Cuba to take brakes off economy, but not turn off socialism road

Cuba, Havana: Cuban President Raul Castro is pictured during the arrival ceremony for Venezuelan President Hugo Chavez at Jose Marti Airport in Havana on December 11, 2009. (AFP Photo / Adalberto  Roque)
Cuban President Raul Castro has vowed to ease state control over the country’s economy and allow more people to run their own businesses. However, he ruled out major reforms and said the republic will remain socialist.

Speaking at the opening of Cuba's National Assembly (parliament) biannual session on Sunday, Castro said that more Cubans will be given an opportunity to set up their own businesses and employ workers. The leader vowed that some bans on granting new business licenses and commercialization of some kinds of goods will be lifted, writes RIA Novosti. He did not stipulate, though, how many licenses will be issued.

In addition, Castro said that earlier in July the Council of Ministers approved a new taxation system to be applied to the self-employed and those who hire workers.

All those measures are aimed to “undertake, in stages, a downsizing of bulky payrolls in the government sector," he said, cites Cuban news agency, ACN. Currently, 95 per cent of Cubans work for the government and Raul Castro suggested up to a million people out of a five-million-strong working population are in unproductive jobs and will be laid off.

Castro said that he was aware that Cubans expected the government to suggest measures to pull the country out of the deep crisis it has been in for about two years now. The president of the Caribbean state admitted that it was necessary to increase the efficiency and productivity of the economy. Otherwise, he noted, it would be impossible to raise salaries, increase exports and replace imports while maintaining enormous costs of the Cuban socialist system.

It is planned that the first stage of the planned changes will be completed in the first trimester of 2011.

“We have to remove once and for all the notion that Cuba is the only country in the world where you can live without working,” he said, adding that “the strict observance of the principle of adequacy should help to avoid any display of favoritism and gender or other forms of discrimination.”

Castro assured that those who lose their jobs will not be left to the mercy of fate and said that the “socialist state” will provide necessary support to those who really are unable to work, writes RIA Novosti.

“The revolution will not forsake anyone. I will fight to create the conditions so that all Cubans have honorable jobs,” he said on Sunday in a speech to the Cuban Communist Youth, cites Montreal’s “The Gazette”.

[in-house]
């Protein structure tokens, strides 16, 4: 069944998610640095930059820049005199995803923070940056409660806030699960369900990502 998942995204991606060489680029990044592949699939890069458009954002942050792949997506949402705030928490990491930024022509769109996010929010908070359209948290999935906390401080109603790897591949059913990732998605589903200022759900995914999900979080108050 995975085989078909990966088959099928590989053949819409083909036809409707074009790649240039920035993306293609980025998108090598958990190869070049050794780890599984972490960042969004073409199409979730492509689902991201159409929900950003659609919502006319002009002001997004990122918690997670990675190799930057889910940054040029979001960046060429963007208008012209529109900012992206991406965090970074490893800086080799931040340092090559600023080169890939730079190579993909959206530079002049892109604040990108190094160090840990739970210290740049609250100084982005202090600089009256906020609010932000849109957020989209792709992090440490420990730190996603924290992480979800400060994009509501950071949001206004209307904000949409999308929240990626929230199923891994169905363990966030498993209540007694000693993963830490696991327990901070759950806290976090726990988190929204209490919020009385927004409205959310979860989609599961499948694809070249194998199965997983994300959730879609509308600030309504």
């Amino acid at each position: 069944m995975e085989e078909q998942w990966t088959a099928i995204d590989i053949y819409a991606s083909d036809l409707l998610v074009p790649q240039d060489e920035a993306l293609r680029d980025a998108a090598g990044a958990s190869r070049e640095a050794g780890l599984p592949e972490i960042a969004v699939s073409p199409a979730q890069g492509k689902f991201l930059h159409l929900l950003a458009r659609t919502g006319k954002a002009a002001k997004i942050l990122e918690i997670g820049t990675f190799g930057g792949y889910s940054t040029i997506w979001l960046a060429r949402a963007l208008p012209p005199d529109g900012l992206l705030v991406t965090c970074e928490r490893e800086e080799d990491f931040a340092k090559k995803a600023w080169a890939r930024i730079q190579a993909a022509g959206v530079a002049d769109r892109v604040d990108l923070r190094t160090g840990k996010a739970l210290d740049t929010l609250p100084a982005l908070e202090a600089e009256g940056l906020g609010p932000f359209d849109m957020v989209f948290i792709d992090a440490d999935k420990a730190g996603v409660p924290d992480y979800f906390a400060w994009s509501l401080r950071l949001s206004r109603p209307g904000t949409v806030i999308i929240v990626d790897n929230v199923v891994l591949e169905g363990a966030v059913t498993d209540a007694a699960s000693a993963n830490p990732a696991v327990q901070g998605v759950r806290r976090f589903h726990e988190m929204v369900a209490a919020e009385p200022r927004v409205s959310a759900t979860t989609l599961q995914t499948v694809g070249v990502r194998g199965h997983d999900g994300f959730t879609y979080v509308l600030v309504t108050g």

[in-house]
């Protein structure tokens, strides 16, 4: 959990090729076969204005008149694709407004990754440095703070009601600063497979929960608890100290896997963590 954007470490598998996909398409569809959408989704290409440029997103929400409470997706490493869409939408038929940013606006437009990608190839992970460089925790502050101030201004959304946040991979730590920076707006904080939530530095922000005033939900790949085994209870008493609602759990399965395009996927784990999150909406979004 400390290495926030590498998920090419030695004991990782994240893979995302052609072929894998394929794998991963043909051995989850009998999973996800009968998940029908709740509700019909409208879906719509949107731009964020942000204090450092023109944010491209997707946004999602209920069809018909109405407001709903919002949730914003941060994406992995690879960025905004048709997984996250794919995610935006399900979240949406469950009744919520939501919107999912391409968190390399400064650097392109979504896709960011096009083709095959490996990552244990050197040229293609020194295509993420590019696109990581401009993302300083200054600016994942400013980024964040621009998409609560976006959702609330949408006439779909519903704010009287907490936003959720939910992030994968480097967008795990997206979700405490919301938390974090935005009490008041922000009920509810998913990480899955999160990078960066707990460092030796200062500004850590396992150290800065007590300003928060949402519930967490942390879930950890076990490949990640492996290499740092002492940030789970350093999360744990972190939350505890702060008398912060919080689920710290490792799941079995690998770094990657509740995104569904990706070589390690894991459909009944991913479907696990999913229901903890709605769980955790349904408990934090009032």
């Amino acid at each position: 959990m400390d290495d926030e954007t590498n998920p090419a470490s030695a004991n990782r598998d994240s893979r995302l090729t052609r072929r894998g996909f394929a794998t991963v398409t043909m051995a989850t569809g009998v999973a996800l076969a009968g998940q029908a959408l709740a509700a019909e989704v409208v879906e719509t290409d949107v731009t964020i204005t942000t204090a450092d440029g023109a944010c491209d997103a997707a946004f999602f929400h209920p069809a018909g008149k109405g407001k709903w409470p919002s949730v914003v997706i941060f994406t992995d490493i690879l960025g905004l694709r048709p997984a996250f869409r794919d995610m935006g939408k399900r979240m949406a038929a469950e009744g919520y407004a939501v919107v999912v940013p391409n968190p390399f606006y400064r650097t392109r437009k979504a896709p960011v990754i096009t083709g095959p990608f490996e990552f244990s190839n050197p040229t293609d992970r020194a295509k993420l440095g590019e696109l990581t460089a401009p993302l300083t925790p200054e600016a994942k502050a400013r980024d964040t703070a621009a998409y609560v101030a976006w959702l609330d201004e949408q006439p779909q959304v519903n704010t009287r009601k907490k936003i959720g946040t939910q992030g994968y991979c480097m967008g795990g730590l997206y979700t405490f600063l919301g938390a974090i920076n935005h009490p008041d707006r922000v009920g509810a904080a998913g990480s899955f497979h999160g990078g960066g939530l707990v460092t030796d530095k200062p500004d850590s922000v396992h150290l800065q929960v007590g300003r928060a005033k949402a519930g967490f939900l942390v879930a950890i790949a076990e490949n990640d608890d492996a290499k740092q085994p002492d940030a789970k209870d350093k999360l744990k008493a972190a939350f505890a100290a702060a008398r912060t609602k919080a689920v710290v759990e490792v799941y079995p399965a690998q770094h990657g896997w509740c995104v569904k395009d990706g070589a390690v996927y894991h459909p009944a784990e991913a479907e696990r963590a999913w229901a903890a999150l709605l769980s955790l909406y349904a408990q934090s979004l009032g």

However, according to the president, not everything is bad in Cuba’s economy. "We have … made progress in the postponement of monetary obligations, which we are determined to honor, and foreign deposits in Cuban banks have increased as a sign of confidence in the country," he noted, ACN cites. According to Castro, the progress has been achieved despite the breach of the year’s sugar production plan and other failures, as well as energy consumption, “which is growing more than expected.”

At the moment there are very few areas where people are allowed to work for themselves. Cuba’s former president, Fidel Castro, nationalized all small businesses in 1968. When his younger brother and successor Raul came to power in 2006, many hoped that he would start economic liberalization. However, so far not much has changed.

A tiny step in easing the state grip on economy was taken earlier this year when state-run barber shops and beauty salons were turned over to employees. Also, some taxi drivers were allowed to work for themselves. Earlier, striving to increase food production, Castro gave unproductive lands to farmers.

The latest announcement may be a signal that slowly but surely Cuba is moving towards market reforms.

Speaking at the assembly on Sunday, though, Economy Minister Marino Murillo said “You cannot talk about reforms.”

“We are studying a possible update of the existing economic model,” Itar-Tass quotes him as saying. He added that socialist, but not market, economic principles will be a priority and the state will keep playing the key role in economy. However, the state may get out of some activities.

“The state should deal only with the most important tasks in economy,” he said.

He added that the experiment with barbers and hairdressers being given an opportunity to rent the space where they work has now been accomplished. Similar measures may be taken in other sectors of the Cuban economy, Murillo said, but did not clarify what sectors those could be.

While it still remains unclear how far the changes will go, the recent moves may signal that the retired Comandante is losing influence in the country. It has been a while since the two brothers have been seen together.

Stirring up speculations, Fidel did not turn up at the parliamentary session on Sunday: his chair to the right of Raul remained empty. And that is despite the fact that last week the 83-year-old announced that he had completely recovered from a serious illness that forced him to leave the presidential seat. Moreover, the Cuban revolution leader did not appear at the celebration of the state’s major holiday – the July 26 Revolution Day. Making everyone even more puzzled, Raul – who was expected to be the main speaker at the celebration – remained silent. Instead, his deputy Jose Ramon Machado Ventura delivered a speech.

However, speaking on Sunday, Raul Castro denounced speculations that there might be a split within the country’s leadership.

“The unity of revolutionists and the unity of the revolution leaders and the majority of population is our most important weapon,” the president said, writes RIA Novosti.

He added that it may be painful to hear for enemies, “but our unity today is stronger than ever.”

Natalia Makarova, RT